Blog Sign-Up

If you wish to receive notifications of new blog postings and newsletters, please enter your name and email address below.
(You don’t need to do this if you are already receiving notifications, just scroll down to read the latest post.)

*Required fields

Your Retirement Could be Critically Ill

Published by on

Your Retirement Could be Critically Ill


We all do the best we can at accumulating assets to fund our lifestyle and eventually our retirement. What if something were to happen that is out of your control that completely derails your plans? More specifically, what if it’s something that doesn’t even happen directly to you?


Here’s the scenario. You have worked hard and done a great job of saving and are now on the homestretch heading towards your retirement.  The unexpected happens.  Your twenty five year old son contracts cancer and needs to make drastic changes to his lifestyle and living expenses. Being young, he hasn’t been able to save enough money to pay for all of the associated expenses and he is in a very difficult situation.


At this point, you would do anything you could to make sure that your kid has everything he needs in order to fight the disease, and have the best care, the best living conditions and the best possible chance at a cure. That includes digging heavily into your long earned savings at the expense of your own retirement.  That’s the nature of being a parent.


There is a solution, or at least part of a solution.  Some parents buy Critical Illness insurance on each of their children, not just to pay for expenses in the event that the worst should happen, but also to protect their own future.  (Some make their kids pay for their own Critical Illness once they have a real job).  Critical Illness insurance helps to soften the blow should something happen, and the best part is if nothing should happen you can add a provision that would give you a return of 100% of the premiums paid. No kidding. This is the only insurance that works such that if you don’t have to submit a claim you get your money back. Plus, premiums on a younger person are very inexpensive.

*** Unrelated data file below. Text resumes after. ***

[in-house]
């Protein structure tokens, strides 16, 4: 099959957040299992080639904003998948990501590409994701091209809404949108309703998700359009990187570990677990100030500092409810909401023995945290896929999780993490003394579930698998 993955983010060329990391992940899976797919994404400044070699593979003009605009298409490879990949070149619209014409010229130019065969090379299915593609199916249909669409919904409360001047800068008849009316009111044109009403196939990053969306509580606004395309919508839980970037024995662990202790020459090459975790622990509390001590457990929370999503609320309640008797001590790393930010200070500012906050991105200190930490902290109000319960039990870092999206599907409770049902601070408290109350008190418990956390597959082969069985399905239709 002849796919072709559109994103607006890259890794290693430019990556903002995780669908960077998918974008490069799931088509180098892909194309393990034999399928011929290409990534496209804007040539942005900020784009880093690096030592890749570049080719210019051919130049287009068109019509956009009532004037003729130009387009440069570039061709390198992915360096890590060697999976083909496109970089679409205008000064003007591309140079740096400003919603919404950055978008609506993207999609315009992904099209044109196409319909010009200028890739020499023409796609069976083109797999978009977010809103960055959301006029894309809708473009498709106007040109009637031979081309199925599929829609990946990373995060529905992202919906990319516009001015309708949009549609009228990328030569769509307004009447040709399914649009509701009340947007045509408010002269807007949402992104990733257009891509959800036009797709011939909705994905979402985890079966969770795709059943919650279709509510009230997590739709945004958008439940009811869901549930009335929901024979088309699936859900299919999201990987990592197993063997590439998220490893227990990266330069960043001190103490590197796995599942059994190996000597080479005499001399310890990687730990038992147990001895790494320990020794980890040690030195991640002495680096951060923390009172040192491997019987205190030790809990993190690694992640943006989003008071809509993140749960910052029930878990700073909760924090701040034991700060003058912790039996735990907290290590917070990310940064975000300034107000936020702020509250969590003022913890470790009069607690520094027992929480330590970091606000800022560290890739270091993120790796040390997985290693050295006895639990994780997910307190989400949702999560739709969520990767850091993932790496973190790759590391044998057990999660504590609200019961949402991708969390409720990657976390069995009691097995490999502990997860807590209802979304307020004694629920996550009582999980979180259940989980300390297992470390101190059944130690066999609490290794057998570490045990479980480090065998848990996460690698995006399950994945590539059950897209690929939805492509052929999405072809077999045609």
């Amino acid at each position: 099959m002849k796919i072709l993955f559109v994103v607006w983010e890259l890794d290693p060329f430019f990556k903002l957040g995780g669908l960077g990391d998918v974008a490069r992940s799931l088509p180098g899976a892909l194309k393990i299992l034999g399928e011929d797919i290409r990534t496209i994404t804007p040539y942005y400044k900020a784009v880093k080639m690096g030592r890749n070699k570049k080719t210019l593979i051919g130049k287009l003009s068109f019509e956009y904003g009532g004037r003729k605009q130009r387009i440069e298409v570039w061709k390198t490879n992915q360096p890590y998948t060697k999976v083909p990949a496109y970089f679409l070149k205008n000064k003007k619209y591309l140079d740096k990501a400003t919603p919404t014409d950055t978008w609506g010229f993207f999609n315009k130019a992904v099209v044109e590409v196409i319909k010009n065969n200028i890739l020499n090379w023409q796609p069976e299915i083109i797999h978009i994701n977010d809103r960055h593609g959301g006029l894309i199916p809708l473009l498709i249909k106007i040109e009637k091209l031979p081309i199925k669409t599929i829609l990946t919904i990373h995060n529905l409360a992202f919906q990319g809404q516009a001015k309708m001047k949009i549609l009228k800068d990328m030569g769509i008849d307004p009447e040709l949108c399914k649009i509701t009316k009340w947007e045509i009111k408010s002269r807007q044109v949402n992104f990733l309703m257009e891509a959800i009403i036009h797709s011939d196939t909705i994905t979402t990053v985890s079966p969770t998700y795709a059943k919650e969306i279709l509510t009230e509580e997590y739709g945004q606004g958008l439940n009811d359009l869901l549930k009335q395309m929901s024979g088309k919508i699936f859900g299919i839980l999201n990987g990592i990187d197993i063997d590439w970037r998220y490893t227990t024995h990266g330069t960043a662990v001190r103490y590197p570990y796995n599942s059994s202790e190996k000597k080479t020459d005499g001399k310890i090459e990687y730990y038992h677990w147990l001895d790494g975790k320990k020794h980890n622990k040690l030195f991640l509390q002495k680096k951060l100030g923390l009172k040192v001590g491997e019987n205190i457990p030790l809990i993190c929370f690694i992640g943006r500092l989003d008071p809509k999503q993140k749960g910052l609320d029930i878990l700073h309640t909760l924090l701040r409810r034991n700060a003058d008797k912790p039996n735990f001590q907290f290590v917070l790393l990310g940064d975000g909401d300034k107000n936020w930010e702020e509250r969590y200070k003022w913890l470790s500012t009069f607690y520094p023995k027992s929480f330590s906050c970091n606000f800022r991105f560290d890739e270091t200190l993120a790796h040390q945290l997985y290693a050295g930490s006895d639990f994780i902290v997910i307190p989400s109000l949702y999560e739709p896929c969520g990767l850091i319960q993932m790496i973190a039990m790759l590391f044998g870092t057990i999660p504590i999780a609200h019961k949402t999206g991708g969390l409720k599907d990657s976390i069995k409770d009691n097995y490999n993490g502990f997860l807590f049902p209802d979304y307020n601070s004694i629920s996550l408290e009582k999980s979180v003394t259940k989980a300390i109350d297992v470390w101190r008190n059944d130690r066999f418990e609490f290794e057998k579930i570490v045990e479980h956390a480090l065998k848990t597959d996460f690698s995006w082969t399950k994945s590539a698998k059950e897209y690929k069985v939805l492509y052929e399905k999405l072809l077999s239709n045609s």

Using capital that has been intended for a retirement to fund an illness and/or recovery could have a devastating effect on your long own term well-being.


Let’s look at an example:

Mom & Dad, who are on track for their retirement, want to minimize the risk of massive health costs associated with a critical illness that may impact their 25 year old son. To reduce their cost of a potential health disaster they purchase Critical Illness insurance on him. A $200,000 benefit pays immediately on diagnosis of any one of 24 covered conditions. The cost of this benefit is about $160/month. Down the road, after a minimum period of 15 years there has been no claim. Mom & Dad can either continue the coverage, have the son continue his own coverage, or terminate the policy and get all of the premiums back.  In real life, the trauma of a critical illness has a far greater impact than just financial. CI can at least soften the blow somewhat and protect the future well-being of Mom & Dad.


Obviously, this is a strategy that works as well for you as for any possible kids.  Any questions, just ask!